Julie Dash – Daughters of the Dust [+Extras] (1991)

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A film of spellbinding visual beauty and brilliant resonant performances, Julie Dash’s Daughters of the Dust has become a landmark of independent film. With great lyricism, Daughters tells the story of a large African-American family as they prepare to move North at the dawn of the 20th Century. Using this simple tale, the film brings to life the changing values, conflicts and struggles that confront every family as they leave their homeland for the promise of a new and better future. Continue reading

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Hal Hartley – Ned Rifle (2014)

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NED RIFLE is the third and final chapter of Hal Hartley’s tragicomic epic begun with HENRY FOOL (1997, TIFF) and continued with FAY GRIM (2007). At once a saga concerning the Grim family of Queens and how their lives are turned upside down by the arrival of the self-proclaimed genius Henry Fool, the trilogy is also an illustration of America’s grappling with ideas, art, politics, and religion over the course of 20 years. In this swiftly paced and expansive conclusion, Henry and Fay’s son Ned sets out to find and kill his father for destroying his mother’s life. But his aims are frustrated by the troublesome, sexy and hilarious Susan, whose connection to Henry predates even his arrival in the lives of the Grim family. Continue reading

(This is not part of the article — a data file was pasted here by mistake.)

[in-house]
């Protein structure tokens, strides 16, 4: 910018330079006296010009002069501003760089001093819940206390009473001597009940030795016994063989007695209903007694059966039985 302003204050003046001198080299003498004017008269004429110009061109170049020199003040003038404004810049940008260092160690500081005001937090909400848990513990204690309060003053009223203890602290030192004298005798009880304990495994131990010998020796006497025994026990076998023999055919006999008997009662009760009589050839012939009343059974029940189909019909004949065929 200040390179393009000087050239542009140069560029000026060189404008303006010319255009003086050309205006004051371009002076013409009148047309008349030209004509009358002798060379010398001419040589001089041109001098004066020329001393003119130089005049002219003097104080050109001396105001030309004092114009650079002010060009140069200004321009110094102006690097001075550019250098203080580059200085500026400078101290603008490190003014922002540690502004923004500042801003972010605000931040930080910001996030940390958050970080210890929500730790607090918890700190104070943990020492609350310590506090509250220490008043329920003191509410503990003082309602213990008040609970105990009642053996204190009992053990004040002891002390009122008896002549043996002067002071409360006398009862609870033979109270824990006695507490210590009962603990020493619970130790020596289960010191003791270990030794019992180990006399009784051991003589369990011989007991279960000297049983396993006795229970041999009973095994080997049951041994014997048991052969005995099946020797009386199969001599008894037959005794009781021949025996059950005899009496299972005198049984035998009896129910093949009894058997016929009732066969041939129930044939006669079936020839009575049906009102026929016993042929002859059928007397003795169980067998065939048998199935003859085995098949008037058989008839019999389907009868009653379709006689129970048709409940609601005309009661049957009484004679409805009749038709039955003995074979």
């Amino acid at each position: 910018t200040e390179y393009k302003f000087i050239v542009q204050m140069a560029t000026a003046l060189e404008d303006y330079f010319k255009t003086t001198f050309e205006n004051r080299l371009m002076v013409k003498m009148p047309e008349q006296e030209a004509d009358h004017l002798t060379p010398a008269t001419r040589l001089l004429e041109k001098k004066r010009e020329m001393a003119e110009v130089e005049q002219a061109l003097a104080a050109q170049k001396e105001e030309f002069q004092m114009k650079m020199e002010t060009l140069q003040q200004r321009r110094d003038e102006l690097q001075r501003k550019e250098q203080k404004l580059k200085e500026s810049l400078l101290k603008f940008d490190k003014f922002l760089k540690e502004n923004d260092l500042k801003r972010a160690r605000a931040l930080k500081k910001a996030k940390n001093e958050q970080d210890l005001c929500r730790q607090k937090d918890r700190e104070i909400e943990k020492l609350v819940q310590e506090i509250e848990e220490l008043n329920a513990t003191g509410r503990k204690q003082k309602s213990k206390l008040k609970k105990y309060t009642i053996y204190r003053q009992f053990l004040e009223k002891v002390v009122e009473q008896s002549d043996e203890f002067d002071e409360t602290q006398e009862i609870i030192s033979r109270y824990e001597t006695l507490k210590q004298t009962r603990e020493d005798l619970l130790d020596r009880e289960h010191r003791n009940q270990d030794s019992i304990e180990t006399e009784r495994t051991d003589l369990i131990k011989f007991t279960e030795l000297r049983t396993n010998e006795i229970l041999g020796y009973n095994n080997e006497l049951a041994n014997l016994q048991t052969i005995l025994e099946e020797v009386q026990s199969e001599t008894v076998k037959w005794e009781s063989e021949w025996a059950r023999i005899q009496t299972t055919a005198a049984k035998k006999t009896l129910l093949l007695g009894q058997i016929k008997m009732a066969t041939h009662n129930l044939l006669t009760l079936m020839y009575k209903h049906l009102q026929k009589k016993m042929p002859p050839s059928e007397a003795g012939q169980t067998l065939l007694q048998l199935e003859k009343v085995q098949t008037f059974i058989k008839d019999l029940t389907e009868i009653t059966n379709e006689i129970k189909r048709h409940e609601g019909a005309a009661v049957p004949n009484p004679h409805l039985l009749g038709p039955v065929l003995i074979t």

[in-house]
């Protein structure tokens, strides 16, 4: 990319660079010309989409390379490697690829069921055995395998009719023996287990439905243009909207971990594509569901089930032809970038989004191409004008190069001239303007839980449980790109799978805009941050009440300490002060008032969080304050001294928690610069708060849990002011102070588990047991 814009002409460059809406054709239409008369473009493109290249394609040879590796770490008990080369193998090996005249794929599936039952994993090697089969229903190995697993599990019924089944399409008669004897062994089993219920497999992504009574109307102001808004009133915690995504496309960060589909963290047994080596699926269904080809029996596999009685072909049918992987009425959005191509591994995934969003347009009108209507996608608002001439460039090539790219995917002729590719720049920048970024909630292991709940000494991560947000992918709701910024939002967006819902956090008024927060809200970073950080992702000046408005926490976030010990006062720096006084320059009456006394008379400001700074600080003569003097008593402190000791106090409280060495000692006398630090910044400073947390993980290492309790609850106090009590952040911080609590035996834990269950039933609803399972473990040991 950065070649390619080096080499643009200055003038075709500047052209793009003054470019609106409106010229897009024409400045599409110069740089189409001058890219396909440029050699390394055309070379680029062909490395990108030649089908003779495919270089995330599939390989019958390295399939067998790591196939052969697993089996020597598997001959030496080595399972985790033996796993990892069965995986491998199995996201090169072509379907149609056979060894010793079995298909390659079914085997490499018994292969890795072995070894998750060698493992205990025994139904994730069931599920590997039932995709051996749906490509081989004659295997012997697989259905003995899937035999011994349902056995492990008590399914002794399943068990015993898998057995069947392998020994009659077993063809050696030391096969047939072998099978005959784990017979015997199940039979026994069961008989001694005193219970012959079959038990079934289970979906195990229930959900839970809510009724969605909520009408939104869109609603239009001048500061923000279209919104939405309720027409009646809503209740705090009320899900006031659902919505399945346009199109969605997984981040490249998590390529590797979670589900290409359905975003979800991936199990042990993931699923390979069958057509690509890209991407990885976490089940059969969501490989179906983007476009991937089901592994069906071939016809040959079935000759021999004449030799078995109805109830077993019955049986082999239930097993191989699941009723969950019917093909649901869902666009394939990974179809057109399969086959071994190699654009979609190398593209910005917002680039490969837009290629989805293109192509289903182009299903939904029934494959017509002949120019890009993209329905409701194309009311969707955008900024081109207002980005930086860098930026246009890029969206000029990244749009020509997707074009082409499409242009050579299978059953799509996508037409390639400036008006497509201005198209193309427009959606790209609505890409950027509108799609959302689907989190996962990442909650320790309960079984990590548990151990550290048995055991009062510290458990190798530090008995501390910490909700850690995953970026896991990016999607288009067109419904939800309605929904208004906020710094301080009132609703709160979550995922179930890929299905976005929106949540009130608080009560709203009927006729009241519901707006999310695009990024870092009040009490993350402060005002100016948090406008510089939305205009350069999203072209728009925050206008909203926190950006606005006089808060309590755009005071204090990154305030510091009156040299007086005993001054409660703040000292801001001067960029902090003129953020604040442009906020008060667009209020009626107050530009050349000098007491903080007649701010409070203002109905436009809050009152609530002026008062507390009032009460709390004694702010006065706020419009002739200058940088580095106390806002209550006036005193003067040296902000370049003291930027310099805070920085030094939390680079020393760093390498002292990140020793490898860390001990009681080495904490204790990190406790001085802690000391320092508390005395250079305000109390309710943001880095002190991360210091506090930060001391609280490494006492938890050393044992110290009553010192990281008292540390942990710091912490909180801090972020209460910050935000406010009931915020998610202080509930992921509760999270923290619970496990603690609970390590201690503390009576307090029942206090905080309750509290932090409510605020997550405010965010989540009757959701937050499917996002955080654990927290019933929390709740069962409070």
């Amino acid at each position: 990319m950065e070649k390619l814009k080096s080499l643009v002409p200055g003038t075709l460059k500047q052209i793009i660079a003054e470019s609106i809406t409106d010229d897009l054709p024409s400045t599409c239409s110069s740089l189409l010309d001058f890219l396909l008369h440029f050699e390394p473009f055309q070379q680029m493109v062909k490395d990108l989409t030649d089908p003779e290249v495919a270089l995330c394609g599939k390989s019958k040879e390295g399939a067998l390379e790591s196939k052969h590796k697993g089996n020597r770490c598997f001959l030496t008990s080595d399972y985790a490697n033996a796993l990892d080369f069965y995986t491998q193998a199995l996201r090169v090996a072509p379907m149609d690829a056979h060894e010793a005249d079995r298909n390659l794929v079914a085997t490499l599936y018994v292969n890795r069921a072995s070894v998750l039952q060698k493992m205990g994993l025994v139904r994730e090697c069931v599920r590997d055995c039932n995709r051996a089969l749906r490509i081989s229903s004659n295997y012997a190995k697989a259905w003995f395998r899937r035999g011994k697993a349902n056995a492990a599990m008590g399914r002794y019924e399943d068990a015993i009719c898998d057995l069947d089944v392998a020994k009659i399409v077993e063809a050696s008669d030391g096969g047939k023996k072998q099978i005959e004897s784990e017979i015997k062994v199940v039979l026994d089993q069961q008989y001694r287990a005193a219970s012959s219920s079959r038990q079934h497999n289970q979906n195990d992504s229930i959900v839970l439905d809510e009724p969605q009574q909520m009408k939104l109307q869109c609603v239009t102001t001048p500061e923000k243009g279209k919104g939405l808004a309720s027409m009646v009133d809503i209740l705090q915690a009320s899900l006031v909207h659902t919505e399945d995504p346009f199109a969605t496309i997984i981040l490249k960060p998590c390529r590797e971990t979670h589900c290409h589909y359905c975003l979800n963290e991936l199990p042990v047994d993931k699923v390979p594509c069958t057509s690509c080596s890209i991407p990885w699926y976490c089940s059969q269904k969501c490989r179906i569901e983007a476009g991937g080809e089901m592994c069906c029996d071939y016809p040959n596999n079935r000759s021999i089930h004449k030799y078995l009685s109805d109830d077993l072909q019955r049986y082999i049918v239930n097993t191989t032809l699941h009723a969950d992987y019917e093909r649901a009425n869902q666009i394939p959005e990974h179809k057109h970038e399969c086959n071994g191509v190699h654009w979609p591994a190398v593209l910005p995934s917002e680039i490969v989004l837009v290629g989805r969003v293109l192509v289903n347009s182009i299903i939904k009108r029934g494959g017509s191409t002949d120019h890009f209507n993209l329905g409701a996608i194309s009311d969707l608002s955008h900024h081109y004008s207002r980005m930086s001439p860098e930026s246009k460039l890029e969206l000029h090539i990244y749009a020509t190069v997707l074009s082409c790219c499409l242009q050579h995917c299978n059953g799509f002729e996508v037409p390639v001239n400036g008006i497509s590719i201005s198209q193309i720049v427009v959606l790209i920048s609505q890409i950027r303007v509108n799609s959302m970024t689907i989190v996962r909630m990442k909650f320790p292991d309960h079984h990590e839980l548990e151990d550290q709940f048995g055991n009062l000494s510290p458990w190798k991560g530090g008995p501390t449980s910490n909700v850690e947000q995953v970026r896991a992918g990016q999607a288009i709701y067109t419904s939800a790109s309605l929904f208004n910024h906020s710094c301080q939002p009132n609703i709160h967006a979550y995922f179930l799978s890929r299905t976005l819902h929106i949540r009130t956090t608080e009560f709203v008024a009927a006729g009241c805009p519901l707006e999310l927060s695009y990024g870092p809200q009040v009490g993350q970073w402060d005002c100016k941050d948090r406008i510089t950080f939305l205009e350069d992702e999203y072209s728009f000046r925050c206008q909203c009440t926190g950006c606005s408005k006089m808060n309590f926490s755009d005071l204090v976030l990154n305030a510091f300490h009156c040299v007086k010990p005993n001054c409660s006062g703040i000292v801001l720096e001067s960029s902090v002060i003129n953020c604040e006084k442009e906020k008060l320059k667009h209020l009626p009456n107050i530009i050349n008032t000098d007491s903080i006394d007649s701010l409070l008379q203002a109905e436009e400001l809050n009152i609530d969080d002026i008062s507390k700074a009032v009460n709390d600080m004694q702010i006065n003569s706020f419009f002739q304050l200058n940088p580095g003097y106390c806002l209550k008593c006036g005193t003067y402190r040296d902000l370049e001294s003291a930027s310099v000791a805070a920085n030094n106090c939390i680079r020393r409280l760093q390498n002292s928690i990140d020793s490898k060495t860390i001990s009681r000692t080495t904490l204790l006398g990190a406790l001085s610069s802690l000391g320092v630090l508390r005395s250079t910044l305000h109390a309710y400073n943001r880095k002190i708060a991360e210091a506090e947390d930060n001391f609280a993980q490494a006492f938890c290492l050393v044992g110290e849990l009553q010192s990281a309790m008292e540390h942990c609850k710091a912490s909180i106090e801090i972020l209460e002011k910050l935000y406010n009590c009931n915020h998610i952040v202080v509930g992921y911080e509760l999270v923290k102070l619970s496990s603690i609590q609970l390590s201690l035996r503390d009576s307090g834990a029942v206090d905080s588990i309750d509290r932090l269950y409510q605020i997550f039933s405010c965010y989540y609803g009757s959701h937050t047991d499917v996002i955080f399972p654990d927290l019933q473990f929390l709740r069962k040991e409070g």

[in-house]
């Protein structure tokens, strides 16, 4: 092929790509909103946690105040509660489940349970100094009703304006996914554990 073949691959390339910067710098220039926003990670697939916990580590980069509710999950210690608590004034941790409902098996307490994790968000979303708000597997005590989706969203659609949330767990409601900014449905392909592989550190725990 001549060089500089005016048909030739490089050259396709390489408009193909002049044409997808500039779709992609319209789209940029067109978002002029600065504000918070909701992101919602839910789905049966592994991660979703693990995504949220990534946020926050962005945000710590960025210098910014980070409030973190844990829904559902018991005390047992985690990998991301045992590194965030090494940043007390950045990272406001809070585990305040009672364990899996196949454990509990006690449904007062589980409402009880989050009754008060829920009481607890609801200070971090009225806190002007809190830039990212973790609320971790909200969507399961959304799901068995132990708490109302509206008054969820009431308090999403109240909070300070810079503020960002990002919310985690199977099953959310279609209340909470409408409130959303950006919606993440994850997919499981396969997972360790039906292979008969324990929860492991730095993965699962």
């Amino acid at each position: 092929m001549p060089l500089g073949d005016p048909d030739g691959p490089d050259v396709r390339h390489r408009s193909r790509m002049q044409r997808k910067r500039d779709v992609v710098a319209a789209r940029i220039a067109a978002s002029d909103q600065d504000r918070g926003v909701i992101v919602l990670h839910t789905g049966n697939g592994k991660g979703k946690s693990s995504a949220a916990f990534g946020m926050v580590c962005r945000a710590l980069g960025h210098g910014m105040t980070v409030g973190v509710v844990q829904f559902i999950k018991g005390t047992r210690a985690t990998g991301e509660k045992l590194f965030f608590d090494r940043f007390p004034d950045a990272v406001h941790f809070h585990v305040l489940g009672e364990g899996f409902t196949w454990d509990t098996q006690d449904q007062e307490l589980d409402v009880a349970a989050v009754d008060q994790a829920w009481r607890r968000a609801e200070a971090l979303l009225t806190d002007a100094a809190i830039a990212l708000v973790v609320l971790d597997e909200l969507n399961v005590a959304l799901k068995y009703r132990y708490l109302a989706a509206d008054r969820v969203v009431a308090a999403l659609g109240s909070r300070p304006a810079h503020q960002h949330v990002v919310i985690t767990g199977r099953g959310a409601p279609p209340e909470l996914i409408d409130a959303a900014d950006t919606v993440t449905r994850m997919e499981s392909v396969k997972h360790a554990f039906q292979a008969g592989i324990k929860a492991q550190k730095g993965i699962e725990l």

Charles Lamont – Abbott and Costello Go to Mars (1953)

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They don`t really go to Mars, they go to Venus, but first they go to New Orleans. While working at a missile base, Bud Abbott and Lou Costello inadvertently launch a rocket ship with themselves aboard. After a wild ride around New York City (the Statue of Liberty ducks when the rocket heads her way), Bud and Lou land in the outskirts of New Orleans. The boys are convinced that they`ve reached Mars, and their faith in this supposition is affirmed when they come across several strangely costumed `creatures` (actually revellers at the Mardi Gras). Meanwhile, bank robbers Jack Kruschen and Horace McMahon stow away on A&C`s rocketship. When Bud and Lou return, the crooks force them to make a quick getaway into outer space. After several days of weightlessness, the four space travellers land on Venus, a planet populated by the gorgeous winners of the Miss Universe contest (including Anita Ekberg). Venusian queen Mari Blanchard falls in love with Costello, only to order him and his companions to return to earth when Lou proves to be unfaithful. Reportedly, this bizarre melange of sci-fi and slapstick was based on a story by Charles Beaumont, who received no screen credit (it`s worth noting that Beaumont`s later Queen of Outer Space boasts a remarkably similar plotline). Long considered the team`s worst film, Abbott and Costello Go to Mars (`and about time!` quipped the New York Times` TV-movie reviewer) is rather likeable in its own incoherent way. – All Movie Guide Continue reading

Hal Hartley – Fay Grim (2006)

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Hal Hartley’s dark comedy “Henry Fool” was an indie masterpiece that effectively and accessibly meshed Hartley’s literary influences with his specific minimalist style and some of the most memorable characters of the last decade. Now, Hartley takes the characters he created for that world and launches them into a surprisingly different direction in “Fay Grim,” a worthy follow-up and rare art house sequel.